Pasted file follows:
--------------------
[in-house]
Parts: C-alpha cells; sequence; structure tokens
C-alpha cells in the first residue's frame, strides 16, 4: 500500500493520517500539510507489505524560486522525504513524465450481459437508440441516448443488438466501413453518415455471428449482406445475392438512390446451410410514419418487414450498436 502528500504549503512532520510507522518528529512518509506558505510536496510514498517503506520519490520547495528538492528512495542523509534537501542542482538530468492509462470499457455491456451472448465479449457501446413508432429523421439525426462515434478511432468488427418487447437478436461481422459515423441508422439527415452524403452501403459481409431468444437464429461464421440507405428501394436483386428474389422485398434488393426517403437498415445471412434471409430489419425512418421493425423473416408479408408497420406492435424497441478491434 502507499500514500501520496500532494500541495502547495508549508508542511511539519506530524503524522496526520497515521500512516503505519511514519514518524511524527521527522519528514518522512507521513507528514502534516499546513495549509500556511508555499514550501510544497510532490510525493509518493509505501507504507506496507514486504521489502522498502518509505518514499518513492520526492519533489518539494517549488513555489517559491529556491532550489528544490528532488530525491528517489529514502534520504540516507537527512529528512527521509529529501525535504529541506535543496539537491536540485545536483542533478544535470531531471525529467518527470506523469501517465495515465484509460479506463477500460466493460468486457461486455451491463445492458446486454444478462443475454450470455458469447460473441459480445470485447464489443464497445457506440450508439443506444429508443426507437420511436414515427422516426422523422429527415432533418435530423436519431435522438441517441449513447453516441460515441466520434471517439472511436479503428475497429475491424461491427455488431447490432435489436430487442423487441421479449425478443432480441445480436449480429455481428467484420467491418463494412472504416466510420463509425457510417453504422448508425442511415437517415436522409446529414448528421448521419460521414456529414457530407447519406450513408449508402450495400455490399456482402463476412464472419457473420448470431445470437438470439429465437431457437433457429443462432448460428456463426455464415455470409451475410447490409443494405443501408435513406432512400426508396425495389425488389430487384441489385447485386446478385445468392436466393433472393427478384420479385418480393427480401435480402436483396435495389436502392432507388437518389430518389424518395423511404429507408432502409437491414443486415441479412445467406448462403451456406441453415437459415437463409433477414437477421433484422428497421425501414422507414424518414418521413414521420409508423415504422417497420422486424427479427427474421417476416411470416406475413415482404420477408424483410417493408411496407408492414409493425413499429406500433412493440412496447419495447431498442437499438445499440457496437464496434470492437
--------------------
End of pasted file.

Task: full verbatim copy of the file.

[in-house]
Parts: C-alpha cells; sequence; structure tokens
C-alpha cells in the first residue's frame, strides 16, 4: 500500500493520517500539510507489505524560486522525504513524465450481459437508440441516448443488438466501413453518415455471428449482406445475392438512390446451410410514419418487414450498436 502528500504549503512532520510507522518528529512518509506558505510536496510514498517503506520519490520547495528538492528512495542523509534537501542542482538530468492509462470499457455491456451472448465479449457501446413508432429523421439525426462515434478511432468488427418487447437478436461481422459515423441508422439527415452524403452501403459481409431468444437464429461464421440507405428501394436483386428474389422485398434488393426517403437498415445471412434471409430489419425512418421493425423473416408479408408497420406492435424497441478491434 502507499500514500501520496500532494500541495502547495508549508508542511511539519506530524503524522496526520497515521500512516503505519511514519514518524511524527521527522519528514518522512507521513507528514502534516499546513495549509500556511508555499514550501510544497510532490510525493509518493509505501507504507506496507514486504521489502522498502518509505518514499518513492520526492519533489518539494517549488513555489517559491529556491532550489528544490528532488530525491528517489529514502534520504540516507537527512529528512527521509529529501525535504529541506535543496539537491536540485545536483542533478544535470531531471525529467518527470506523469501517465495515465484509460479506463477500460466493460468486457461486455451491463445492458446486454444478462443475454450470455458469447460473441459480445470485447464489443464497445457506440450508439443506444429508443426507437420511436414515427422516426422523422429527415432533418435530423436519431435522438441517441449513447453516441460515441466520434471517439472511436479503428475497429475491424461491427455488431447490432435489436430487442423487441421479449425478443432480441445480436449480429455481428467484420467491418463494412472504416466510420463509425457510417453504422448508425442511415437517415436522409446529414448528421448521419460521414456529414457530407447519406450513408449508402450495400455490399456482402463476412464472419457473420448470431445470437438470439429465437431457437433457429443462432448460428456463426455464415455470409451475410447490409443494405443501408435513406432512400426508396425495389425488389430487384441489385447485386446478385445468392436466393433472393427478384420479385418480393427480401435480402436483396435495389436502392432507388437518389430518389424518395423511404429507408432502409437491414443486415441479412445467406448462403451456406441453415437459415437463409433477414437477421433484422428497421425501414422507414424518414418521413414521420409508423415504422417497420422486424427479427427474421417476416411470416406475413415482404420477408424483410417493408411496407408492414409493425413499429406500433412493440412496447419495447431498442437499438445499440457496437464496434470492437